Once the residence of the Malay royalty in Singapore, Istana Kampong Gelam is better known today as the Malay Heritage Centre. The building was completed in 1843 and will be closing on 30 October 2022 for a two-year refurbishment. Till then, you can pay a visit to this historic building to learn about Singapore’s links to Nusantara, the broader Malay archipelago.
On first entering the compound, what is striking is the uncommonly clear skyline behind the Malay Heritage Centre. The Centre comprises of a main two-storey building, low-buildings surrounding it and its open compound.
Tracing Connections Through Nusantara
Take off your shoes as to enter into the main Malay Heritage Centre building which houses its permanent galleries The journey starts upstairs where galleries provide an account of the history of the Malays in Singapore and the region, and also paints a picture of daily life.
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Prominent figures in the Malay community are highlighted. You can learn more about Singapore’s first President, Yusof bin Ishak, and even see his ‘letter of appointment’ from parliament and ceremonial medallions.
The Malay’s seafaring heritage is showcased in another gallery. There are interesting models of ships and boats on display, a testament to Singapore and the rest of the archipelago’s ties to the sea. Also on display are items which Muslim pilgrims take along for the Haj.
Descending the back staircase, the ground floor galleries that provide further perspectives on the role of language and even cinema.
The Man Who Wrote Majulah Singapura
One gallery of interest has an exhibit dedicated to Zubir Said. Any Singaporean would be familiar with his work, Majulah Singapura, Singapore’s national anthem.
Among the items on display are his possessions such as his piano and violin.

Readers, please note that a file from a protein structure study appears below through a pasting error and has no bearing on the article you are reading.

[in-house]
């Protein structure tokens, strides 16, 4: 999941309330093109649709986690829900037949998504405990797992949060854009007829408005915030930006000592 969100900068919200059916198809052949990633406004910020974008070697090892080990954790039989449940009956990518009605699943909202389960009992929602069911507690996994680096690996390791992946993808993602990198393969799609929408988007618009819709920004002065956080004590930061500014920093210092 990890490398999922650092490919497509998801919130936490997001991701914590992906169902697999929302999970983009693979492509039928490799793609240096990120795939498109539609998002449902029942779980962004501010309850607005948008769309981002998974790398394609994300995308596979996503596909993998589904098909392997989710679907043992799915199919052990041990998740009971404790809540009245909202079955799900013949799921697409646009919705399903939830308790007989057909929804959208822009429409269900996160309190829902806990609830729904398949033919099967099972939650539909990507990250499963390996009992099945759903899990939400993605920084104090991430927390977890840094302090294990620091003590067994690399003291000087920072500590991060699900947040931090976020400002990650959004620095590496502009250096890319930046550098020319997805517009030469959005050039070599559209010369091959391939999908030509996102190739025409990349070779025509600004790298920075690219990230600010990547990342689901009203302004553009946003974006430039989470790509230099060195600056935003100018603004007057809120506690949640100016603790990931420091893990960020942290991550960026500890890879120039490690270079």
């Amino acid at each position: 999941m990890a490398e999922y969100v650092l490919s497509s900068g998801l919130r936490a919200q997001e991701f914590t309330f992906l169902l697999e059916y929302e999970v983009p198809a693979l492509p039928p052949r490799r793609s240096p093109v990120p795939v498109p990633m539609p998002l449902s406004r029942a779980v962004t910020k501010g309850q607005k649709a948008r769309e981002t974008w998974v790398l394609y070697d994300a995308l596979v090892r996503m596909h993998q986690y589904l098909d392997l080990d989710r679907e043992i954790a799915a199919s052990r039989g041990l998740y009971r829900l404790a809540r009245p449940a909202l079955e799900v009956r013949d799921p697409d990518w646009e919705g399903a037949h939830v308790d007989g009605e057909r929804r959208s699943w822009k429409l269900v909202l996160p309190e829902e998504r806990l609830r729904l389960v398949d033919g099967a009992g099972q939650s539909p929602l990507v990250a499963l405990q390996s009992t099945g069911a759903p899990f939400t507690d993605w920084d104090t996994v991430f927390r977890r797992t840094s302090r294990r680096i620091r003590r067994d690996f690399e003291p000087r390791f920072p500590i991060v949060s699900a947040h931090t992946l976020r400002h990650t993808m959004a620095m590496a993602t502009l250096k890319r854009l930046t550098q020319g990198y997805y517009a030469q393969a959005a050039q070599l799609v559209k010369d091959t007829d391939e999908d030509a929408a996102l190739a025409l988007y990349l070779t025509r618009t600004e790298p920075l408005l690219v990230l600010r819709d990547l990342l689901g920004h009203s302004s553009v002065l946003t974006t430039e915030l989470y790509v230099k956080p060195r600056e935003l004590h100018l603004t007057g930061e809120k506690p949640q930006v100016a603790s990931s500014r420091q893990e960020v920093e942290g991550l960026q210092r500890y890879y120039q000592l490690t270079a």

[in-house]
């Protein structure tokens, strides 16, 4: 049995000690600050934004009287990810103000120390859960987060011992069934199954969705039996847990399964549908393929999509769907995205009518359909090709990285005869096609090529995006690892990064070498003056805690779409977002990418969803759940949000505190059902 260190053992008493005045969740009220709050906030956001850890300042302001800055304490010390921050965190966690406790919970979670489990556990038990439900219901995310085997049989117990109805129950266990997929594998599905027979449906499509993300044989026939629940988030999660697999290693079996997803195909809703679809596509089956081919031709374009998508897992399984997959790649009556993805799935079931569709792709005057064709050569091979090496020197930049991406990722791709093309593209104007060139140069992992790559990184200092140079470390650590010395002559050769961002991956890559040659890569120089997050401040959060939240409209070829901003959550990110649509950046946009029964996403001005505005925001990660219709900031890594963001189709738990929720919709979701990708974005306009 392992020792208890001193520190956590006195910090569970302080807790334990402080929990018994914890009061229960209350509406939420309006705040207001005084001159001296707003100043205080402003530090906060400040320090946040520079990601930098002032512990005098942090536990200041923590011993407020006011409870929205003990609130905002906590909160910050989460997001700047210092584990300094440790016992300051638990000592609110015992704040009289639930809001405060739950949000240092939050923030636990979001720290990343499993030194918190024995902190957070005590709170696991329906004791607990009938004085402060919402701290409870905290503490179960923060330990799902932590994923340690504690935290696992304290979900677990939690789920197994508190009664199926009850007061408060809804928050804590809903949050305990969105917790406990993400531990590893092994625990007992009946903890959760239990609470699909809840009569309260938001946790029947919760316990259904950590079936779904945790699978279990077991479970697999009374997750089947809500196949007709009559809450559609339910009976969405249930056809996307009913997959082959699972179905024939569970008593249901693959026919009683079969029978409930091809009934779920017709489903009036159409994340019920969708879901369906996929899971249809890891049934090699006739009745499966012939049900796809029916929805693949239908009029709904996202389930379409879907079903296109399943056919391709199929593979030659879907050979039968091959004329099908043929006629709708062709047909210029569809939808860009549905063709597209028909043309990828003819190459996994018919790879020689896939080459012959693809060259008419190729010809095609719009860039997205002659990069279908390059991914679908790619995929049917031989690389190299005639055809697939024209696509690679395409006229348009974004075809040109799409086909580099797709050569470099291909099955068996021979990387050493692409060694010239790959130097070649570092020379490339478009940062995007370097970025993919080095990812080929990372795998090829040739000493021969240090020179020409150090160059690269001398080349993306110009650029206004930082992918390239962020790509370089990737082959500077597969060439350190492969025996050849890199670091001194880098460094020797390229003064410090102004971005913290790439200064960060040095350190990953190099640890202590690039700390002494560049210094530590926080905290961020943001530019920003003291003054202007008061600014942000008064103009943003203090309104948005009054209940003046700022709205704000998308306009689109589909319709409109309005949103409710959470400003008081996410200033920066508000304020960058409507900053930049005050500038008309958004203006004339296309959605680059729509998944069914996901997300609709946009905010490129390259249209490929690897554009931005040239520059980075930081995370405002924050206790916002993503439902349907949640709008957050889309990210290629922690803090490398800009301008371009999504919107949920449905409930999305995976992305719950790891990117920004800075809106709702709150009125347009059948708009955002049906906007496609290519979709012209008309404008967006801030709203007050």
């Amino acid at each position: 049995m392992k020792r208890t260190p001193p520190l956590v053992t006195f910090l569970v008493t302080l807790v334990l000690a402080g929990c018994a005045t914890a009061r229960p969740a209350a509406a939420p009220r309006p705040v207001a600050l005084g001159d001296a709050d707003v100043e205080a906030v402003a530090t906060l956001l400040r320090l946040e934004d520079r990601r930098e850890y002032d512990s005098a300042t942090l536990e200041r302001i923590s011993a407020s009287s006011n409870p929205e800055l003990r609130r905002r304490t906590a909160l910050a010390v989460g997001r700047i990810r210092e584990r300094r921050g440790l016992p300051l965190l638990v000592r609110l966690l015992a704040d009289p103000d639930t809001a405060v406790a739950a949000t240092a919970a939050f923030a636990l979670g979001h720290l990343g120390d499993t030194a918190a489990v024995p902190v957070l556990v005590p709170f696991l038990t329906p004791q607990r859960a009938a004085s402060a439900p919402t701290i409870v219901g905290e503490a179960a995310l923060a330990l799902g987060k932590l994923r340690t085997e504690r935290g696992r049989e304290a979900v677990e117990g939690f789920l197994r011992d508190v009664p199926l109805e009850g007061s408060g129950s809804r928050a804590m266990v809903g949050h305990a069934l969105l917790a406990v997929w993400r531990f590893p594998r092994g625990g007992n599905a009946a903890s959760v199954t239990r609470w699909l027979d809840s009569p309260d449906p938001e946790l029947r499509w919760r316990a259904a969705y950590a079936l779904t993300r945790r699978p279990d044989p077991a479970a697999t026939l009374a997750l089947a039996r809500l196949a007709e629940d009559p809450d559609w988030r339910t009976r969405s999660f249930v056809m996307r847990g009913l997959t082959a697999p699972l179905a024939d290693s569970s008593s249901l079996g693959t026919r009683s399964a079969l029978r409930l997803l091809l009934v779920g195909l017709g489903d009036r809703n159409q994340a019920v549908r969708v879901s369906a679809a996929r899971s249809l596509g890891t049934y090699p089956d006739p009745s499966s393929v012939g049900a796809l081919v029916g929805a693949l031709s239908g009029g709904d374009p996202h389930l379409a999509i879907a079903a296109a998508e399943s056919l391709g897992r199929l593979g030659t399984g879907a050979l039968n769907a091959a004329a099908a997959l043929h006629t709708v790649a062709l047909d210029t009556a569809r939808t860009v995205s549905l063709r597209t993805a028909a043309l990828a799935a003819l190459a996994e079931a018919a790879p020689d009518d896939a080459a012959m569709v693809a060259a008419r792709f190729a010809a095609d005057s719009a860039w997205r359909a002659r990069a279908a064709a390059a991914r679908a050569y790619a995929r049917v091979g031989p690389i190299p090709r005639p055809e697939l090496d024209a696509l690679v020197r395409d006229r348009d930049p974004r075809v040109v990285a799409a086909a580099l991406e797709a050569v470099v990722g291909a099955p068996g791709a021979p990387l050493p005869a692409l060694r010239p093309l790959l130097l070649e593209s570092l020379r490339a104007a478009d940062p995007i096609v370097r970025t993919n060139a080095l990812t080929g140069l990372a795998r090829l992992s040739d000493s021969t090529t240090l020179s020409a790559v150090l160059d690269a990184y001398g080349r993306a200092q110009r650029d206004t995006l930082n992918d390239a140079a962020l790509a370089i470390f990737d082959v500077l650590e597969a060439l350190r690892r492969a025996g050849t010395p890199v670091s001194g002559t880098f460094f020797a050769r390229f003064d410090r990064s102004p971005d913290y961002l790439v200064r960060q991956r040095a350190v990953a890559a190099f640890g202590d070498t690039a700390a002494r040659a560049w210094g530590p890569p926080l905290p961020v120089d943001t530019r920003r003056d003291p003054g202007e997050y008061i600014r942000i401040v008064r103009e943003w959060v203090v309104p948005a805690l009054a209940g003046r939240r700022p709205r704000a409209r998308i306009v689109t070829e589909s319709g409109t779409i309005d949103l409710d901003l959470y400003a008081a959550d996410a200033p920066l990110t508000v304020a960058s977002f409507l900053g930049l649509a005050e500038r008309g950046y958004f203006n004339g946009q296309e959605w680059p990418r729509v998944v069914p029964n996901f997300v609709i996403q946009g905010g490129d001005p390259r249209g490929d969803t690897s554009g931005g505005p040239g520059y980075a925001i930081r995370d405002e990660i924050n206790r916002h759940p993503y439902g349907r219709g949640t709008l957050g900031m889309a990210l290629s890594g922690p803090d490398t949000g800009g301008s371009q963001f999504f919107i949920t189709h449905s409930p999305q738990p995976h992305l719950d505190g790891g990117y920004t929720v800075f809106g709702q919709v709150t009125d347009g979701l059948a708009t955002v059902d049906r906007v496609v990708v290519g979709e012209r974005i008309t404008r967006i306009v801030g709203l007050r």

There is a small play space for children, between 3 to 6 years old, based on stories from Singapore and the region too.
One of these is based on Ali Wallace, a 15-year-old boy from Sarawak, Borneo, who accompanied explorer and naturalist Alfred Wallace in his expeditions across the Malay Archipelago.
Besides the permanent galleries, the Malay Heritage Centre is holding a special exhibition in two galleries in the low buildings around the main building. Cerita, which translates to“stories” in English, is an exhibition which shines the spotlight on the stories and narratives of life in Nusantara.
Two curated galleries, Kita (Gallery 1) and Me-reka (Gallery 2), aim to inspire new insights and perspectives on Malay culture and heritage.
The Kita gallery, meaning “us” in Malay, focuses on the local Malay community and highlights the everyday life, customs and traditions of the Malays.
The second gallery, Me-reka, meaning “crafting” in Malay, highlights the craft traditions that exist within the diverse cultural influences of the Nusantara.
Appreciating Malay Heritage
The Malay Heritage Centre provides an insight into the Malay community’s rich history and heritage. The building and its location in Kampong Glam also add to its sense of place.
After a visit to the Malay Heritage Centre, you can also take a walk around the surround Bussorah, Muscat and Arab Streets too.